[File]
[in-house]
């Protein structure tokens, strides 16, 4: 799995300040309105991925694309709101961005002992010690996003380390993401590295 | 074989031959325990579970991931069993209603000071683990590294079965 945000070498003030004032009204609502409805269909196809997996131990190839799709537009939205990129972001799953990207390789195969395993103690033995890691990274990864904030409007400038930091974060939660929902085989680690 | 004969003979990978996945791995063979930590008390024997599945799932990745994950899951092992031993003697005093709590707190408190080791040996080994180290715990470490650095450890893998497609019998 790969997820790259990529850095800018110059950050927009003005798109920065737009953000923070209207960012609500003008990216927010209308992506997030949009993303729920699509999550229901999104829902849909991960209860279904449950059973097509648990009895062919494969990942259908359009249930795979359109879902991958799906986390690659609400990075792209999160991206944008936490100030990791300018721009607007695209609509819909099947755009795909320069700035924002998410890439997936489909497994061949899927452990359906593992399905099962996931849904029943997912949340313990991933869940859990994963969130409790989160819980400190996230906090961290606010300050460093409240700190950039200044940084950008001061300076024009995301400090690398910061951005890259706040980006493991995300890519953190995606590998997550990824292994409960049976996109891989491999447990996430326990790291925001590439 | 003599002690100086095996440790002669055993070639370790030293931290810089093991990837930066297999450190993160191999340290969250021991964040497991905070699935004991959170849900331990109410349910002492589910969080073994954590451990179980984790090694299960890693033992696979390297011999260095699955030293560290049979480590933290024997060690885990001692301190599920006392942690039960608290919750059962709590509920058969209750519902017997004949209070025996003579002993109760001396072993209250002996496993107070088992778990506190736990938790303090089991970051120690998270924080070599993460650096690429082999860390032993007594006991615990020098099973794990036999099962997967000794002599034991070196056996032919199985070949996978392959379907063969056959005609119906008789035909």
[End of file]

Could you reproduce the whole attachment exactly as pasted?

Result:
[in-house]
């Protein structure tokens, strides 16, 4: 799995300040309105991925694309709101961005002992010690996003380390993401590295 | 074989031959325990579970991931069993209603000071683990590294079965 945000070498003030004032009204609502409805269909196809997996131990190839799709537009939205990129972001799953990207390789195969395993103690033995890691990274990864904030409007400038930091974060939660929902085989680690 | 004969003979990978996945791995063979930590008390024997599945799932990745994950899951092992031993003697005093709590707190408190080791040996080994180290715990470490650095450890893998497609019998 790969997820790259990529850095800018110059950050927009003005798109920065737009953000923070209207960012609500003008990216927010209308992506997030949009993303729920699509999550229901999104829902849909991960209860279904449950059973097509648990009895062919494969990942259908359009249930795979359109879902991958799906986390690659609400990075792209999160991206944008936490100030990791300018721009607007695209609509819909099947755009795909320069700035924002998410890439997936489909497994061949899927452990359906593992399905099962996931849904029943997912949340313990991933869940859990994963969130409790989160819980400190996230906090961290606010300050460093409240700190950039200044940084950008001061300076024009995301400090690398910061951005890259706040980006493991995300890519953190995606590998997550990824292994409960049976996109891989491999447990996430326990790291925001590439 | 003599002690100086095996440790002669055993070639370790030293931290810089093991990837930066297999450190993160191999340290969250021991964040497991905070699935004991959170849900331990109410349910002492589910969080073994954590451990179980984790090694299960890693033992696979390297011999260095699955030293560290049979480590933290024997060690885990001692301190599920006392942690039960608290919750059962709590509920058969209750519902017997004949209070025996003579002993109760001396072993209250002996496993107070088992778990506190736990938790303090089991970051120690998270924080070599993460650096690429082999860390032993007594006991615990020098099973794990036999099962997967000794002599034991070196056996032919199985070949996978392959379907063969056959005609119906008789035909």